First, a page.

Chlorotoxin (CLTX)-directed chimeric antigen receptor (CAR) T cells demonstrated activity against glioblastoma in a preclinical study and will soon be tested in a clinical trial.
“We sought to develop a CAR T cell using chlorotoxin peptide as the tumor-targeting domain,” wrote Dongrui Wang, a PhD candidate at City of Hope National Medical Center in Duarte, Calif., and colleagues. Their report is in.
“CLTX has been established to bind broadly and specifically to glioblastoma and other neuroectodermal tumors while showing minimal cross-reactivity with nonmalignant cells,” the researchers noted.
The team evaluated CLTX binding capacity in 23 tumor samples from 15 glioblastoma patients, in patient-derived glioblastoma cell lines, and in orthotopic mouse xenograft models. These experiments showed that CLTX could bind to a high percentage of patient tumors as well as to most glioblastoma cells within a tumor.
In the design phase, the researchers engineered a peptide-bearing CAR, which overcame previous barriers of other glioblastoma-directed CARs, including antigen escape and tumor heterogeneity.
The team evaluated the antitumor activity of CLTX-CAR T cells in two orthotopic mouse xenograft models. Intracranial administration of CLTX-CAR T cells controlled tumor growth and extended survival in both models. All mice originally bearing PBT106-TS tumors became tumor-free and remained so for more than 170 days. However, only a subset of mice bearing PBT003-4-TS tumors experienced similar long-term tumor-free survival.
The researchers assessed potential off-target effects of CLTX-CAR T cells in normal human cells. The team observed limited binding of CLTX-CAR T cells to embryonic kidney cells, peripheral blood mononuclear cells, and neural progenitor cells, suggesting minimal off-target activity.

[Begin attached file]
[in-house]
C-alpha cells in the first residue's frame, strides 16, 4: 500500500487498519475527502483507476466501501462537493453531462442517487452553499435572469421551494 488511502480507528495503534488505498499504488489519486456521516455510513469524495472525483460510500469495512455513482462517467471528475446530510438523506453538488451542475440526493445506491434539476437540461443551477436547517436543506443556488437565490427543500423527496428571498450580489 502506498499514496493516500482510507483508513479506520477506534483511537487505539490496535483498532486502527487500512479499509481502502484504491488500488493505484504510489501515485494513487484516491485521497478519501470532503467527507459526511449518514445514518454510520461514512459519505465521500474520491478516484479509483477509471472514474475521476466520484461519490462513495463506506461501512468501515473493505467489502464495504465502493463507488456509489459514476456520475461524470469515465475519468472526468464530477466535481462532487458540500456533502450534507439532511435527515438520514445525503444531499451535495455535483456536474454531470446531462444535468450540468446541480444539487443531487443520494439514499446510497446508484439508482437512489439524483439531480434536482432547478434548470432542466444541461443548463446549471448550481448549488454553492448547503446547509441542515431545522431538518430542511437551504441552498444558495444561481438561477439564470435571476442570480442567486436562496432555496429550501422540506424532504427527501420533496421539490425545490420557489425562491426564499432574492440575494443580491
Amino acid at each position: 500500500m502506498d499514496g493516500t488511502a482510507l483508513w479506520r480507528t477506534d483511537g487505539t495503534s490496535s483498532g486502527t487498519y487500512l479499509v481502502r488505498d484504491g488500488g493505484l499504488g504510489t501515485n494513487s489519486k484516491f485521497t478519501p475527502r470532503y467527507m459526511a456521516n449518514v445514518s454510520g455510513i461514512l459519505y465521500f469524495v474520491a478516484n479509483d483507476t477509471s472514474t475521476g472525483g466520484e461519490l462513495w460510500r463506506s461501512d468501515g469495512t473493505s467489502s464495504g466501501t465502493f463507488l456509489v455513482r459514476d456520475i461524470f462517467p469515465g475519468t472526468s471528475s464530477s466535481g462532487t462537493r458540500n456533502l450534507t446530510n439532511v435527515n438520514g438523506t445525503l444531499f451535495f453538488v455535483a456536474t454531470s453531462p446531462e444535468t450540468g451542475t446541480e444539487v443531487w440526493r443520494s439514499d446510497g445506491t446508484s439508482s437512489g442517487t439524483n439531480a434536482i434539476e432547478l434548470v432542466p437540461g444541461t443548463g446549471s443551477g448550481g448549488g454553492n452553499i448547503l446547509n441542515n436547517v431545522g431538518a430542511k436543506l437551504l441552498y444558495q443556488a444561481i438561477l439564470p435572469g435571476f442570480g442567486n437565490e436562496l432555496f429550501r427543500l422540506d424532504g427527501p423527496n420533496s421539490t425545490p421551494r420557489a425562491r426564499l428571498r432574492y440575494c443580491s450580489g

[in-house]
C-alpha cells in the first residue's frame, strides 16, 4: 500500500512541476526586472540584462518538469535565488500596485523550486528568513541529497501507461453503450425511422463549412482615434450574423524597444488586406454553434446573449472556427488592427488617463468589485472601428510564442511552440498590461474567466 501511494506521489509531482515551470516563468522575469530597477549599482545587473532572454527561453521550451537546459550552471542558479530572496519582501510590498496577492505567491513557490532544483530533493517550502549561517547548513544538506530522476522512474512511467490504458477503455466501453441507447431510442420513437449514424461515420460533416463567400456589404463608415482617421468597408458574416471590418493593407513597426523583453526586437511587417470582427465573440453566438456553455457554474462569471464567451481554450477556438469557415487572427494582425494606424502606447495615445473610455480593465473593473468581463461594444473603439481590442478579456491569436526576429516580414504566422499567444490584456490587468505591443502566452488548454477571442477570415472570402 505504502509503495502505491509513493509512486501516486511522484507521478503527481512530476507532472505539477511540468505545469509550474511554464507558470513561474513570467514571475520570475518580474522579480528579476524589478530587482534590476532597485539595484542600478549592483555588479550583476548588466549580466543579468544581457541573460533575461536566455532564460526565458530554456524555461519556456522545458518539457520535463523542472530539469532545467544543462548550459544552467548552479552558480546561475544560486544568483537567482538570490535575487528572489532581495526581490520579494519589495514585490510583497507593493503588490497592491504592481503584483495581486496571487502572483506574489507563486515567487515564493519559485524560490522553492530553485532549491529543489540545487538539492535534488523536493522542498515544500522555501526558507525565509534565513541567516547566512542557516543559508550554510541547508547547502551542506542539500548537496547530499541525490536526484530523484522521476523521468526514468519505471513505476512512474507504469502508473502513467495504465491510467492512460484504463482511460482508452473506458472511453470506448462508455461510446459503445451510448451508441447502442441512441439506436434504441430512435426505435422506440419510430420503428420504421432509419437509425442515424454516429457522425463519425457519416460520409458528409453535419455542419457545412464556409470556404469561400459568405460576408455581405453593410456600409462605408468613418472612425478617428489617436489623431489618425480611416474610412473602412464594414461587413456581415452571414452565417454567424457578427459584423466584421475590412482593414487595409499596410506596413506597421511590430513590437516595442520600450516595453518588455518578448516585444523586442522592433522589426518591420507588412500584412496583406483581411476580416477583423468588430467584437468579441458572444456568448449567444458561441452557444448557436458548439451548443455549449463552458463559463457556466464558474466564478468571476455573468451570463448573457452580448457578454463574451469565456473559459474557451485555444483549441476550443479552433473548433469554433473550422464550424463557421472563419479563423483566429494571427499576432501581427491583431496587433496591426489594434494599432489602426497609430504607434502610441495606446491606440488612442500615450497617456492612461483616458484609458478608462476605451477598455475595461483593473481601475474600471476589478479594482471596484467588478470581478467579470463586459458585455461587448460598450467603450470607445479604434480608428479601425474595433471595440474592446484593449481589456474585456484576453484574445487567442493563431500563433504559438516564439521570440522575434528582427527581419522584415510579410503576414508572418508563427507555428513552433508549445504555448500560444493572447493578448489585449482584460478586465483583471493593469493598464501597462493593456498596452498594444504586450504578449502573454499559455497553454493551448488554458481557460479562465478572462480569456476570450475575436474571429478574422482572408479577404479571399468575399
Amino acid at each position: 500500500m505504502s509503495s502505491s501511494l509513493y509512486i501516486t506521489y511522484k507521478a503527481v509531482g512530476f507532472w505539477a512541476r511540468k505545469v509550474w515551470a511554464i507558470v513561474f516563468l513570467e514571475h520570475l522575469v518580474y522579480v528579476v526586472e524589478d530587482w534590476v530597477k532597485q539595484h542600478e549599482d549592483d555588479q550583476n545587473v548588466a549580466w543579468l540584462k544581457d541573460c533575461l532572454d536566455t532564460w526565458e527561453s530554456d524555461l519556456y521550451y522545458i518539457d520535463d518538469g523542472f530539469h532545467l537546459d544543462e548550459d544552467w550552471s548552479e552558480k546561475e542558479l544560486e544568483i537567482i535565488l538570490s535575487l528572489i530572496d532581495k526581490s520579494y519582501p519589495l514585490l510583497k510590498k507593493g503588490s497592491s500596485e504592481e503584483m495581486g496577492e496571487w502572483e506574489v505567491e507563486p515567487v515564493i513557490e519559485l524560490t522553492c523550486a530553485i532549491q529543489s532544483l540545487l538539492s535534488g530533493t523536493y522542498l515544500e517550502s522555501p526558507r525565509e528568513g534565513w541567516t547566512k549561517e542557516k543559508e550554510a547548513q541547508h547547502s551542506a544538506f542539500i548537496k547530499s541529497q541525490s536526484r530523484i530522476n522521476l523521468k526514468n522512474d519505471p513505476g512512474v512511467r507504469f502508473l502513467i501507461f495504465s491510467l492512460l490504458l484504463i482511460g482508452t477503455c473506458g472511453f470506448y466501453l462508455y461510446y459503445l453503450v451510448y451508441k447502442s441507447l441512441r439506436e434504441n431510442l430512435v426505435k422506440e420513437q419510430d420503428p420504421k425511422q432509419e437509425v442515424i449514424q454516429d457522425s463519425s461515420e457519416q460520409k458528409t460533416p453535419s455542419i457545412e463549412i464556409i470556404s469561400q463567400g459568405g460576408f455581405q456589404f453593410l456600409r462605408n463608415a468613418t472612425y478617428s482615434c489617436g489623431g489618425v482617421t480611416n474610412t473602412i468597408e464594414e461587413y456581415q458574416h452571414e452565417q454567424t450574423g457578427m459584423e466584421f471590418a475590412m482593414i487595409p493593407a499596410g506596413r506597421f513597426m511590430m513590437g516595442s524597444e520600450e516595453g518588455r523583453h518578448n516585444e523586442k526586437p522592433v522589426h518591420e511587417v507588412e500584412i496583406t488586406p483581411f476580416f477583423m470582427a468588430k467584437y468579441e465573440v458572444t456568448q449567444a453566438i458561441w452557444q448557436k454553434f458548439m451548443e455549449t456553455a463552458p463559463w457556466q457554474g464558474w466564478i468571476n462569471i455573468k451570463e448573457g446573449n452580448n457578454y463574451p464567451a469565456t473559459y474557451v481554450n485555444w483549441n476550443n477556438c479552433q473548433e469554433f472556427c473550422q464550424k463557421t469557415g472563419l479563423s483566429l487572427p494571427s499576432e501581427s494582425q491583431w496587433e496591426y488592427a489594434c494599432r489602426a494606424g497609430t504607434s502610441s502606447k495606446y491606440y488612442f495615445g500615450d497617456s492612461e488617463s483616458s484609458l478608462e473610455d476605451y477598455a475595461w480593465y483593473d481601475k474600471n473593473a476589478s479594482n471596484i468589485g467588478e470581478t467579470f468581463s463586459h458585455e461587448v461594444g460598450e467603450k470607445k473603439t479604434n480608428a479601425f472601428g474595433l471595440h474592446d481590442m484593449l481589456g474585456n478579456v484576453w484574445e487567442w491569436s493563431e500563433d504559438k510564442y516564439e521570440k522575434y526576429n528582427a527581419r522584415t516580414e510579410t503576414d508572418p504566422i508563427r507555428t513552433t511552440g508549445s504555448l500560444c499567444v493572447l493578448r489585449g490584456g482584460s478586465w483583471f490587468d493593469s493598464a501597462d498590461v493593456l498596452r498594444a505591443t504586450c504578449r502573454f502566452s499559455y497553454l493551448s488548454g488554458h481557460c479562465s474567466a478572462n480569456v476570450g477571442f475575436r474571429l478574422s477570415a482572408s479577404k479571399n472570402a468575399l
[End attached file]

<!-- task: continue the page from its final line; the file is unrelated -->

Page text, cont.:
Further toxicity experiments demonstrated that, even at high doses, CLTX-CAR T cells were tolerated in mouse models, suggesting high potency for tumor cells and low risk of systemic toxicity.
Additional preclinical experiments elucidated mechanisms of CLTX-CAR T-cell function, namely the essential role of matrix metalloproteinase 2 expression for cell activation.
The researchers acknowledged that a key limitation of this study was the use of glioblastoma xenograft models, which may not fully represent tumor activity in glioblastoma patients.
Nevertheless, the researchers concluded that “CLTX-CAR T cells present a strategic combination of selective yet ubiquitous tumor targeting and are a candidate for clinical development as anti-glioblastoma immunotherapy.”
In fact, City of Hope is now screening patients for a clinical trial of CLTX-CAR T cells for the treatment of recurrent or progressive glioblastoma ().
The preclinical research was funded by the Ben and Catherine Ivy Foundation and the National Institutes of Health. Two authors disclosed financial affiliations with Mustang Bio.
SOURCE: Wang D et al. Sci Transl Med. 2020 Mar 4.